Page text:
I'm dealing with rotation about an arbitrary axis and I know the vector of this axis and angle that I want to rotate. Is there a way to calculate angles of this rotation into a rotation about an XYZ axis.

Let's say I have axis with vector (1, 1, 1) and 30° angle, what would be angles for x, y and z rotation using basic matrices for rotation, so I would get the same result.



This is called the decomposition into Euler angles. The problem is that the result depends on which order you're planning to do the x-, y-, and z-rotations in.

Here's the drill, though:

Step 1: Convert your rotation to a $3 \times 3$ orthogonal matrix using Rodrigues' formula. This is well-detailed on Wikipedia and elsewhere, so I won't go into it here.

Step 2: Your matrix $M$ has three columns, $u_1, u_2, u_3$. Let's say you want to write $$ M = R_x R_y R_z $$ where the $R$s are rotations (by varying amounts) around the three axes. We could then write $$ R_y^{-1}R_x^{-1}M = R_z $$ which, since a rotation about $z$ has interesting entries only in its upper left $2 \times 2$ block, means that we need $$ R_y^{-1}R_x^{-1}u_3 = e_3 $$ where $e_3$ is the vector $\begin{bmatrix}0\\0\\1\end{bmatrix}$.

Let's make that happen. First, we'll find an $x$-rotation that "kills off" the first entry of $u_3$.

Case 1: Both the first and last entries of $u_3$ are 0. In this case, perform no rotation about the $y$ axis, and if the second entry is 1, pick $R_x$ to rotate about $x$ by $90$ degrees; if the second entry is $-1$, pick $R_x$ to rotate about $x$ by $-90$ degrees. With these choices, $R_x^{-1}u_3$ will be $e_3$.

Case 2: At least one of these entries is nonzero. Let's call them $s$ and $c$. Let $\alpha = \text{atan2}(c, s)$, and let $R_y$ be rotation about $y$ by angle $\alpha$. Then $R_y^{-1} u_3$ will have its first entry zero, and its third entry nonzero. Call the second and third entries of $R_y^{-1} u_3$ by the names $a$ and $b$ respectively. Let $\beta = \text{atan2}(b, a)$, and let $R_x$ be rotation about $x$ by angle $\beta$. Then $$ R_x^{-1}R_y^{-1} u_3 = e_3. $$ That means that $$ R_x^{-1}R_y^{-1} M = \begin{bmatrix} c' & -s' & 0\\ s' & c' & 0\\ 0 & 0 & 1 \end{bmatrix}, $$ and we can write $\gamma = \text{atan2}(c', s')$ and let $R_z$ be rotation about $z$ by angle $\gamma$, and we're done.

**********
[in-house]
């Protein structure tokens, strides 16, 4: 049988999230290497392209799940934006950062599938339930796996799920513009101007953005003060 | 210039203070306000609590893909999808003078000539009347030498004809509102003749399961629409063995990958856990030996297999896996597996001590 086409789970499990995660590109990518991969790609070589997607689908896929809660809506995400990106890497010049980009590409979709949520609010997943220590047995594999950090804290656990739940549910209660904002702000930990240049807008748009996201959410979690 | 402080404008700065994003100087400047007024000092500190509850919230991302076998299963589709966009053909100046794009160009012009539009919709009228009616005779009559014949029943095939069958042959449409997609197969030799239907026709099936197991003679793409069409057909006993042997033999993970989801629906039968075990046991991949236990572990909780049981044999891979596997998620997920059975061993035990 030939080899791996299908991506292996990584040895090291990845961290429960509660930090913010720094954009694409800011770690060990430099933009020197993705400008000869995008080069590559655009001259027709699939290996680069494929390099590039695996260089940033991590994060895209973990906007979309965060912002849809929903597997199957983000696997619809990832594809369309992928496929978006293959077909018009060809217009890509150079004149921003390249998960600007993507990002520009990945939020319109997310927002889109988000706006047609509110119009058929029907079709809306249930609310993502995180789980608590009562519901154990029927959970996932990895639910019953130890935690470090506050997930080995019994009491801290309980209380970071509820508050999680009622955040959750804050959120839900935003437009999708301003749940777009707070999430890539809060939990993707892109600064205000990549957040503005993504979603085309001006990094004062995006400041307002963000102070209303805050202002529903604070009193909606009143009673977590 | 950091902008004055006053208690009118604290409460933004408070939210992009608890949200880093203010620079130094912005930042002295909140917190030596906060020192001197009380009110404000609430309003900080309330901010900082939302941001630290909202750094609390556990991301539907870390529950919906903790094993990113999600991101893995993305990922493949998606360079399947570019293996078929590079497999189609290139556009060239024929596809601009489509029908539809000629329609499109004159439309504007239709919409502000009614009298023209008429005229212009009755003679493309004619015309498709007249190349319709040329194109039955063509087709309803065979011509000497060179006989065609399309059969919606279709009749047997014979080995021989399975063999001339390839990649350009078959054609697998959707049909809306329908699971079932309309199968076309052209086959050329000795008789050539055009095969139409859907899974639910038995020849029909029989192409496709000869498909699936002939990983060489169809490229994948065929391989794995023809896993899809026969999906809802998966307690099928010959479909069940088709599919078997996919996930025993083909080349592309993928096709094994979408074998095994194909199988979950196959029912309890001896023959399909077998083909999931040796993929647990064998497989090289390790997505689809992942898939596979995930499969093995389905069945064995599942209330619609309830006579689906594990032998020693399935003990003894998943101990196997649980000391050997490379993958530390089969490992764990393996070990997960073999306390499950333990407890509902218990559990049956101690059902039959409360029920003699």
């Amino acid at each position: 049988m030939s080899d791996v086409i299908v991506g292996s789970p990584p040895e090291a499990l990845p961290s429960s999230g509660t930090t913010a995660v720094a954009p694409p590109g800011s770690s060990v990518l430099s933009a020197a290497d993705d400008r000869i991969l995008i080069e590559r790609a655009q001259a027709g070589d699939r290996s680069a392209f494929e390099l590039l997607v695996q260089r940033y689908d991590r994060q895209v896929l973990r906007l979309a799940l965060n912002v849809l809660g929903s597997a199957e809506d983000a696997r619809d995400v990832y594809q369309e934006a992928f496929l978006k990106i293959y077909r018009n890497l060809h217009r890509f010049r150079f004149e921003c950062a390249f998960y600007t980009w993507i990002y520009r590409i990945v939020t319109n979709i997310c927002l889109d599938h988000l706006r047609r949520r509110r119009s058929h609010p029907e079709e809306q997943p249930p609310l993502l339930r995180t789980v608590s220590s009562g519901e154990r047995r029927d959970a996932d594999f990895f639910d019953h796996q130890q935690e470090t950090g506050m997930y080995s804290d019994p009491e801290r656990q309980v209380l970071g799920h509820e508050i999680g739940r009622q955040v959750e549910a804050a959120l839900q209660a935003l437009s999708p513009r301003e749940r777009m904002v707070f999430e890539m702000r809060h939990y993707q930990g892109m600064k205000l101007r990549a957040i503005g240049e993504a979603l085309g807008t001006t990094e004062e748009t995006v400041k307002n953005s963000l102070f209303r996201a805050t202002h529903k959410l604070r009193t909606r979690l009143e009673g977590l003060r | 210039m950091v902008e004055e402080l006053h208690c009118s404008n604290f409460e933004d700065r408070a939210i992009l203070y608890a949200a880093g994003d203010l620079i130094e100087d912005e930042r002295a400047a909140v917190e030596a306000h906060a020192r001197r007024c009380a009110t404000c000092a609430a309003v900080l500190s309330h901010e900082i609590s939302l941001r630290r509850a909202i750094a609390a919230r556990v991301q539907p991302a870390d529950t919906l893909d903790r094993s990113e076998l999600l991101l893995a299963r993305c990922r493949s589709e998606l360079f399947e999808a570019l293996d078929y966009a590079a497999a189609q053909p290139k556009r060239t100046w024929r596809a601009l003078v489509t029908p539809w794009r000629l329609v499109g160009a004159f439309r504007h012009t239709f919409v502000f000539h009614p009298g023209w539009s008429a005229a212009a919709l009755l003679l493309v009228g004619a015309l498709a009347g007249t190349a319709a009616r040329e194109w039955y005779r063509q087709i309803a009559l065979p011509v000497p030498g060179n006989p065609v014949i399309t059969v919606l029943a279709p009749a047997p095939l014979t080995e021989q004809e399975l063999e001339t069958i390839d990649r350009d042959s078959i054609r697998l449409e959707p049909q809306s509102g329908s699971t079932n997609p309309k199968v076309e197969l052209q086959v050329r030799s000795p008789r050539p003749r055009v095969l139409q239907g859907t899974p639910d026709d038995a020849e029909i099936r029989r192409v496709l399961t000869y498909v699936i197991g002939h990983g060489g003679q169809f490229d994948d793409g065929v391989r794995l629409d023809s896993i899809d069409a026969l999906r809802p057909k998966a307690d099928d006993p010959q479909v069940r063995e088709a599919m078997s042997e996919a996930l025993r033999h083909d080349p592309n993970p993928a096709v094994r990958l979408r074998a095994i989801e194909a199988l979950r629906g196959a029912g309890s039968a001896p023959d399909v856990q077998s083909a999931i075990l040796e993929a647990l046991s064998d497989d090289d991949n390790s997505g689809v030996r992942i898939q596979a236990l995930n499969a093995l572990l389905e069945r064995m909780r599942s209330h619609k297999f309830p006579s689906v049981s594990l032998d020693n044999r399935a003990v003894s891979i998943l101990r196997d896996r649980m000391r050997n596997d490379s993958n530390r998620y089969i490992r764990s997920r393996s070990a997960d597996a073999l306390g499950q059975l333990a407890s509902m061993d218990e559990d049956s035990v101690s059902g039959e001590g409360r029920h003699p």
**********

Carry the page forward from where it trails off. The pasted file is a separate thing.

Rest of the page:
It's quite possible that I've made a sign error here somewhere: that one of the angles should be the negative of what I wrote. But if you write a program to implement this, it should be pretty obvious where any error is.

  • $\begingroup$ This could be problem. If I understand the Rodrigues' formula, I need to know the vector, which I want to rotate. I will be rotating big amount of vectors and obviously I don't want to do this process for every one of them when it's the same rotation. Or do I count the angles for one of them and just use it for the other vectors? $\endgroup$ – Glissinda Feb 25 '15 at 14:05
  • $\begingroup$ No, you don't. If the vector you're rotating around is $\mathbf{k} = (k_1, k_2, k_3)$, you build the matrix $K= \mathbf{K}= \left[\begin{array}{ccc} 0 & -k_3 & k_2 \\ k_3 & 0 & -k_1 \\ -k_2 & k_1 & 0 \end{array}\right]$, and the construct $\mathbf{R} = \mathbf{I} + (\sin\theta) \mathbf{K} + (1-\cos\theta)\mathbf{K}^2$, and $\mathbf{R}$ is the rotation matrix you're looking for. $\endgroup$ – John Hughes Feb 25 '15 at 18:11
  • $\begingroup$ Oh, I get it now. Thanks for the help $\endgroup$ – Glissinda Feb 25 '15 at 19:15

The most useful way to represent rotations in 3D is using quaternions. In such representation a rotation of an angle $2\theta$ in space, around an axis passing through the origin, is represented by a quaternion $e^{\mathbf{u}\theta}$, where $\mathbf{u}$ is the imaginary quaternion that correspond to the unit vector oriented along the axis of rotation. So we have the correspondence: $$ \vec{w}=R_{\mathbf{u},\theta} \; \vec{v} \quad \longleftrightarrow \quad \mathbf{w}= e^{\mathbf{u}\theta/2}\mathbf{v}e^{-\mathbf{u}\theta/2} $$

( see Quaternions vs Axis angle)

For example, given the rotation around the axis passing through the origin and the point of coordinates $(1,1,1)$ and angle $\theta=\pi/2$, it is easy to write the corresponding quaternion: $$ e^{\frac{\theta}{4}\frac{ (\mathbf{i}+\mathbf{j}+\mathbf{k})}{\sqrt{3}}} $$ If You don't know how calculate quaternion exponentials you can see my answer in Exponential Function of Quaternion - Derivation.

  • $\begingroup$ This is often correct...but not always. If you have computer hardware that likes x- y- and z-rotations, for instance (like the Evans and Sutherland PS300, to cite an ancient example), then expressing things as the OP asked may be a better choice. So perhaps you can explain to the OP how to factor an arbitrary unit quaternion $q$ into a product $q = q_x q_y q_z$ of three unit quaternions, the first of which has zeros in the $jk$ components, the second of which has zeros in the $ik$ components, and the third of which has zeros in the $ij$ components. $\endgroup$ – John Hughes Feb 25 '15 at 18:15
  • $\begingroup$ @ John: Your answer is a good explanation of the use of Euler angles. My answer was only a suggestion of another method. I'm not a programmer so I don't know what are the most used programs but, af far sa I know, quaternions are very useful in programming 3D rotations. $\endgroup$ – Emilio Novati Feb 25 '15 at 20:21

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